TIFF 2011: Day 5
My last day at the Toronto International Film Festival I see the documentary Samsara, Steve McQueen’s Shame and the film Dustin Jansick was most excited about at the festival ALPS. Here are my first impressions and mini reviews of the films.
Without a doubt one of the most beautiful films I have ever laid my eyes on. Shot in over 50 countries, this documentary has no narrative, no spoken words. Just images set to intoxicating rhythms and beats. An absolute stunner of a film. Shot on 65mm film. The filmmakers travel the world to show life and death in nature and the every sprawling metropolises of the world. Showing the ever changing landscapes of our world and our growing reliance on all things unnatural, Samsara is a must see. Probably the documentary of the year for me.
Director Steve McQueen had one of the best debuts of the last decade with Hunger in 2008. McQueen returns this year with his star of Hunger, Michael Fassbender (2011’s rising star) for his newest film about a man struggling with his addiction to sex. Fassbender gives the performance of the year as Brandon, a man living in New York who is completely at the mercy of his addiction. It all unravels when his long lost sister shows up unannounced to stay with him. Fassbender gives a mesmerizing performance that will hopefully nab him an Oscar nomination. Carey Mulligan as Brandon’s sister is equally stirring. Both give fearless performances. McQueen pulls no punches when it comes to showing the lengths Brandon will go to to get his fix. One thing is for sure, this one doesn’t end on a happy note. A brave ending Shame ends on. McQueen is one of the best right now and I for one cannot wait to see what he does next.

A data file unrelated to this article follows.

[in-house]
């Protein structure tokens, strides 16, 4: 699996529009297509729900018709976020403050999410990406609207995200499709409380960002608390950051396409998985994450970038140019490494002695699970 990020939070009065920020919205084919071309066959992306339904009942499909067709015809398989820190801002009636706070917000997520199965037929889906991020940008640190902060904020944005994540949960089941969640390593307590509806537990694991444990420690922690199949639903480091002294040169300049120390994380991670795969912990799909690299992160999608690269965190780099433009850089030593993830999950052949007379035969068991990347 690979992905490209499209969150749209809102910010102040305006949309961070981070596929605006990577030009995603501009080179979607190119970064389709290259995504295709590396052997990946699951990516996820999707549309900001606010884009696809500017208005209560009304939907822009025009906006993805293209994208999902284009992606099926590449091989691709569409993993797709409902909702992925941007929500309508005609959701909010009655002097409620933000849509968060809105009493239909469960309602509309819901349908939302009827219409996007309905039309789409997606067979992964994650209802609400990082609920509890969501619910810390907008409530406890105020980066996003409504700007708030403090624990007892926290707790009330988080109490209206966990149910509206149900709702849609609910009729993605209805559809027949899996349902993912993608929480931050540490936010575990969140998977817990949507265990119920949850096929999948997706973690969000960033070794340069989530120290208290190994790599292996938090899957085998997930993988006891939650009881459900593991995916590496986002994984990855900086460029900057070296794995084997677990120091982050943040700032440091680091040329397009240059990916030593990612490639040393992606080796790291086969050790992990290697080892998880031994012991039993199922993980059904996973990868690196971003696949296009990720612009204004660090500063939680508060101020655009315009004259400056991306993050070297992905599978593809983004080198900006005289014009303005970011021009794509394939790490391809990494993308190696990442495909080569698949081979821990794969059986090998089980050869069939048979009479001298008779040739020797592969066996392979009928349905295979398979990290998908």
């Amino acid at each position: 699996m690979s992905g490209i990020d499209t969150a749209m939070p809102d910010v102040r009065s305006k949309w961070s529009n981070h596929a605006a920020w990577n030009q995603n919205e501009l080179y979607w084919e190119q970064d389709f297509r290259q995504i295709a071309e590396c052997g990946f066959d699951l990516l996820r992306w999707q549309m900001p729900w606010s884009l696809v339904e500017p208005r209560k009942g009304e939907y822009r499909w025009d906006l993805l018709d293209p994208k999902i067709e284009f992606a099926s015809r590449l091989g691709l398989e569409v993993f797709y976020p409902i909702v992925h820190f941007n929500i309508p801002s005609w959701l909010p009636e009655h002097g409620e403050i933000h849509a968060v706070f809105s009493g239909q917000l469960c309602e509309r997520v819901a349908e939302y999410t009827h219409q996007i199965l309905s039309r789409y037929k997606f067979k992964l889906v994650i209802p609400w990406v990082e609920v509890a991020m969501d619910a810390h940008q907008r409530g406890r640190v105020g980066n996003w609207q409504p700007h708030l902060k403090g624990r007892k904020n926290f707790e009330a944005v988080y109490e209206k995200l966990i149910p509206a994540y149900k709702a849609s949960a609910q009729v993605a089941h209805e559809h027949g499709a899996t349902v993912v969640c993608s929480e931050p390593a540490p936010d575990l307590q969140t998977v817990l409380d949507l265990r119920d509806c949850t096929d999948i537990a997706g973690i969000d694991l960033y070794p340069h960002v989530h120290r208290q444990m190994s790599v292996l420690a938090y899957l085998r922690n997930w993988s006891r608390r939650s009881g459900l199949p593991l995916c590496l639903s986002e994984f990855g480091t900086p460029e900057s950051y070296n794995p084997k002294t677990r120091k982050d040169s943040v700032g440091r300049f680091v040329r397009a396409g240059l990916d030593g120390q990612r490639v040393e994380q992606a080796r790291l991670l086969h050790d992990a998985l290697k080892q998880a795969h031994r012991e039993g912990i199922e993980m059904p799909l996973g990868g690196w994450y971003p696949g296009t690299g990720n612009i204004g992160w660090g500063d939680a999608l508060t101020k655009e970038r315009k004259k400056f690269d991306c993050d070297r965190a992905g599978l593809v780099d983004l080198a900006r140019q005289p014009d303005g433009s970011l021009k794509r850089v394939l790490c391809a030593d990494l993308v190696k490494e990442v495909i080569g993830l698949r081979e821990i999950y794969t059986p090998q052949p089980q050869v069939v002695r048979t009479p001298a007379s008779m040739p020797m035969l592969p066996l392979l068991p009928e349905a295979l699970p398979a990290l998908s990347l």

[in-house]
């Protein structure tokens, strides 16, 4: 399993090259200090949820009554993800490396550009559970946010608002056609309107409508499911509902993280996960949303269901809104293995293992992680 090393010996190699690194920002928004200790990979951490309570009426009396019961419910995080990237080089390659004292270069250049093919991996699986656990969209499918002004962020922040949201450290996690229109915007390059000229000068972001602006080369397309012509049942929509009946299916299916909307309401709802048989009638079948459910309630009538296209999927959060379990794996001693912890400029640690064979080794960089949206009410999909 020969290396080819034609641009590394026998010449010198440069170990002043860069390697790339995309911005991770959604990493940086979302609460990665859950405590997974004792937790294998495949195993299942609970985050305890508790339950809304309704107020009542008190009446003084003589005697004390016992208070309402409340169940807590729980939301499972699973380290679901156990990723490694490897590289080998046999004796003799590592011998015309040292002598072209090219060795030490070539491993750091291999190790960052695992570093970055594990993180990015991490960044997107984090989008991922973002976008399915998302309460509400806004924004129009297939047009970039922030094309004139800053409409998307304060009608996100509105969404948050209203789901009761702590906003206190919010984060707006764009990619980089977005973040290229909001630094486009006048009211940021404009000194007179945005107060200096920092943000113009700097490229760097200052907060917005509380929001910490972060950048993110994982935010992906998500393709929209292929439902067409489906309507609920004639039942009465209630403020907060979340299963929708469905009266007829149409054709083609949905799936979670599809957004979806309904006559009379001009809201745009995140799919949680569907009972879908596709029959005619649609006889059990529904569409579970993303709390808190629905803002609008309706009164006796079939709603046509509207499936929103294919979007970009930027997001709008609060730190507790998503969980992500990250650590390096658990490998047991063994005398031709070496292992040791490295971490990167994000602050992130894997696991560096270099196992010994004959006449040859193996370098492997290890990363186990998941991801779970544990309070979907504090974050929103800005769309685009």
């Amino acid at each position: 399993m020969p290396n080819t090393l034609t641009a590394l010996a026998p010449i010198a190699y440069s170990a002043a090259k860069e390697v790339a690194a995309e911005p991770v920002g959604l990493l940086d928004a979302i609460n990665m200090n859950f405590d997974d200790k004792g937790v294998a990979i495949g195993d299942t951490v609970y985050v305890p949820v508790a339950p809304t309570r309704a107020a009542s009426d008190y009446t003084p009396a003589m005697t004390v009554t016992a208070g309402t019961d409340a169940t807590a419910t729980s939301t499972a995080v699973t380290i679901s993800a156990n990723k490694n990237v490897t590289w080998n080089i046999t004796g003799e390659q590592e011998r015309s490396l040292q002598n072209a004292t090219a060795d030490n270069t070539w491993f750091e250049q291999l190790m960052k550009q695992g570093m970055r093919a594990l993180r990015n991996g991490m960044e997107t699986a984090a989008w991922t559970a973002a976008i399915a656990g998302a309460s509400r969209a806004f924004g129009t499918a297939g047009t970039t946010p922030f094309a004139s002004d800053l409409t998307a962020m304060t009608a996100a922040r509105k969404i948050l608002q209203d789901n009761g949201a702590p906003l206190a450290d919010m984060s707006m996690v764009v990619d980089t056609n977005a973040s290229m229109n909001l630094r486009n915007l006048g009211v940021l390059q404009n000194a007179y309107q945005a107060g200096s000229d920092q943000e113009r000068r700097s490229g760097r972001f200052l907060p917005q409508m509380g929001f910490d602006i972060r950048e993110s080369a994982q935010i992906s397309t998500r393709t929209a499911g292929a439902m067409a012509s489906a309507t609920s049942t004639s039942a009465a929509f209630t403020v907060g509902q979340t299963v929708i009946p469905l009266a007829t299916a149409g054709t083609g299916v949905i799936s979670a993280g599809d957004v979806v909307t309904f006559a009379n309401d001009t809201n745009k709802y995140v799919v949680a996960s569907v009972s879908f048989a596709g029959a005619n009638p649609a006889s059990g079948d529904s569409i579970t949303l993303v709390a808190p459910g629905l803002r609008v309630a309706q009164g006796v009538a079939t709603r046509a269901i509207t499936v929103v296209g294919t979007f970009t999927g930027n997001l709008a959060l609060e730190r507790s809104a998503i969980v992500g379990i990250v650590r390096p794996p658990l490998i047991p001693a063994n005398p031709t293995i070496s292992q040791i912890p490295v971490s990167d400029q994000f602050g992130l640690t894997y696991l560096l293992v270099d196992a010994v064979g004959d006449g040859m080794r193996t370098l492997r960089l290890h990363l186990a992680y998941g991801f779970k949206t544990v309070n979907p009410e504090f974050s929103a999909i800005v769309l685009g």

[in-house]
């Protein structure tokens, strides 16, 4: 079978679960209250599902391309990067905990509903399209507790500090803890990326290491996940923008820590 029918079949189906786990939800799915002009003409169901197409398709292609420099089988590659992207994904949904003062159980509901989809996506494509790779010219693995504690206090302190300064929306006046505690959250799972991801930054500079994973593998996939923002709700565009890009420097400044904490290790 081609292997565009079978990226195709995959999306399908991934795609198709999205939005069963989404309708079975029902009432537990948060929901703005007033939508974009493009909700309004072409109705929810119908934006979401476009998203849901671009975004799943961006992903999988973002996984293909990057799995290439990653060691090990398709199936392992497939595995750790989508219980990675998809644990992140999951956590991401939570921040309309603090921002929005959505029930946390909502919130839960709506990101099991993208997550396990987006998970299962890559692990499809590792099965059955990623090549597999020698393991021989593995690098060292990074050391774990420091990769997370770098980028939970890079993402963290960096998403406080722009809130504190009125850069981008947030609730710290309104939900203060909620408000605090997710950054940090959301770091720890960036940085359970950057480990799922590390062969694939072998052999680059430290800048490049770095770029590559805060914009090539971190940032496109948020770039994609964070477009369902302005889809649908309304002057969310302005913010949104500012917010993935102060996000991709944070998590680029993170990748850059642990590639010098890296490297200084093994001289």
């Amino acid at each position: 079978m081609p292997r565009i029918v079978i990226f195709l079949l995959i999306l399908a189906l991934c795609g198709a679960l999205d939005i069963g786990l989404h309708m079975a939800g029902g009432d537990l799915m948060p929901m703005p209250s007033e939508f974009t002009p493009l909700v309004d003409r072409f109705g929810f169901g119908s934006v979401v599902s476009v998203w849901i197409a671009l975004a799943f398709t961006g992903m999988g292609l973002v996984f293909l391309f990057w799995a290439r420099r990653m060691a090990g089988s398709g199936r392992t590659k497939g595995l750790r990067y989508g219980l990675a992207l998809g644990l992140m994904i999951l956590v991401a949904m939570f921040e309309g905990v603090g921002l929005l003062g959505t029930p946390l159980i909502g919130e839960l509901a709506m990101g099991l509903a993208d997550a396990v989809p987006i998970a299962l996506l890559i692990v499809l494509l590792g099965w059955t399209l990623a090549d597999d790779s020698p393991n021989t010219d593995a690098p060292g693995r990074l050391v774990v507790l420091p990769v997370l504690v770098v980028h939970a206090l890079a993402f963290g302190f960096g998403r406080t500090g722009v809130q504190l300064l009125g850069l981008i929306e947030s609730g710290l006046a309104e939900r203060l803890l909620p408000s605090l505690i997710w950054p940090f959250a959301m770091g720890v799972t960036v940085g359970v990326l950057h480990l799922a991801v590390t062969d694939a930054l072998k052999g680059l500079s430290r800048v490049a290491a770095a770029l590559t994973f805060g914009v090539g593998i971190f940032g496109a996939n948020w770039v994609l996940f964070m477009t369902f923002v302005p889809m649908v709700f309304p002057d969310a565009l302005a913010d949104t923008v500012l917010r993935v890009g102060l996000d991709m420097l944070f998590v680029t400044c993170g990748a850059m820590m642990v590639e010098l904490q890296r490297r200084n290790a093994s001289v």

This movie perplexes me. One one half, you have a fantastic premise. A group of people get together to ease the pain of people who lose a loved one. They enter their lives AS that person who has died. They wear their clothes, say things the deceased would say, they live in the homes of their loved ones. Just to ease the loss. I was waiting for this one to be a big emotional movie. What it ended up being was a more drier and funnier movie about loss and boredom. The second film by the director of Dogtooth is unfortunately in the same vein as that film (which I loved by the way), where it could have had more emotional high points given the material. I felt the movie went in the wrong direction with it’s tone. I did end up liking the movie out of how well it’s made, but I rue the fact that it could’ve gone in a better direction. This is still a movie to watch out for and the director has loads of talent. The film begs for repeat viewings. There is one scene of particular brilliance that even Tarantino would be proud of.